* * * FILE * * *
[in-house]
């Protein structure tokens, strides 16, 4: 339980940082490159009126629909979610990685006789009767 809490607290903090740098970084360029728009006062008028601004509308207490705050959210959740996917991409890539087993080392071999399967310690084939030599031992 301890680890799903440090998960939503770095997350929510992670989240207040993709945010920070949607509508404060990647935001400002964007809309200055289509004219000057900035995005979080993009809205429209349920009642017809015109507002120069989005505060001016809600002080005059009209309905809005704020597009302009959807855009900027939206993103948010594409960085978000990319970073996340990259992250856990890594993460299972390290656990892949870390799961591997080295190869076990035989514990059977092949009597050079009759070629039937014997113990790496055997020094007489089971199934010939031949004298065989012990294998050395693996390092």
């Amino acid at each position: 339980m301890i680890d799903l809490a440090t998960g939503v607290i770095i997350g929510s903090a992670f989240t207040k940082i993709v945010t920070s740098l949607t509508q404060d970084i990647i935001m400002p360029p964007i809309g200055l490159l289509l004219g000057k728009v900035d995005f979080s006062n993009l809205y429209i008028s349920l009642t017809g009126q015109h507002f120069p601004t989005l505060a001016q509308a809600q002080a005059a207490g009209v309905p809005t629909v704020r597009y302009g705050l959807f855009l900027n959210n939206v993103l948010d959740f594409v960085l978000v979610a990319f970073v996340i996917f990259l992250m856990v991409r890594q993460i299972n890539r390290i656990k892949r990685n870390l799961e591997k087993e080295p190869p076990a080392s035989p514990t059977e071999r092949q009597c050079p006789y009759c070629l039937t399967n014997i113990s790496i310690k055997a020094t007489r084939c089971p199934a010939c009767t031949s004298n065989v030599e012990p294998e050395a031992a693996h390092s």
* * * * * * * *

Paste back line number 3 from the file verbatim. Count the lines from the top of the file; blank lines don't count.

């Amino acid at each position: 339980m301890i680890d799903l809490a440090t998960g939503v607290i770095i997350g929510s903090a992670f989240t207040k940082i993709v945010t920070s740098l949607t509508q404060d970084i990647i935001m400002p360029p964007i809309g200055l490159l289509l004219g000057k728009v900035d995005f979080s006062n993009l809205y429209i008028s349920l009642t017809g009126q015109h507002f120069p601004t989005l505060a001016q509308a809600q002080a005059a207490g009209v309905p809005t629909v704020r597009y302009g705050l959807f855009l900027n959210n939206v993103l948010d959740f594409v960085l978000v979610a990319f970073v996340i996917f990259l992250m856990v991409r890594q993460i299972n890539r390290i656990k892949r990685n870390l799961e591997k087993e080295p190869p076990a080392s035989p514990t059977e071999r092949q009597c050079p006789y009759c070629l039937t399967n014997i113990s790496i310690k055997a020094t007489r084939c089971p199934a010939c009767t031949s004298n065989v030599e012990p294998e050395a031992a693996h390092s």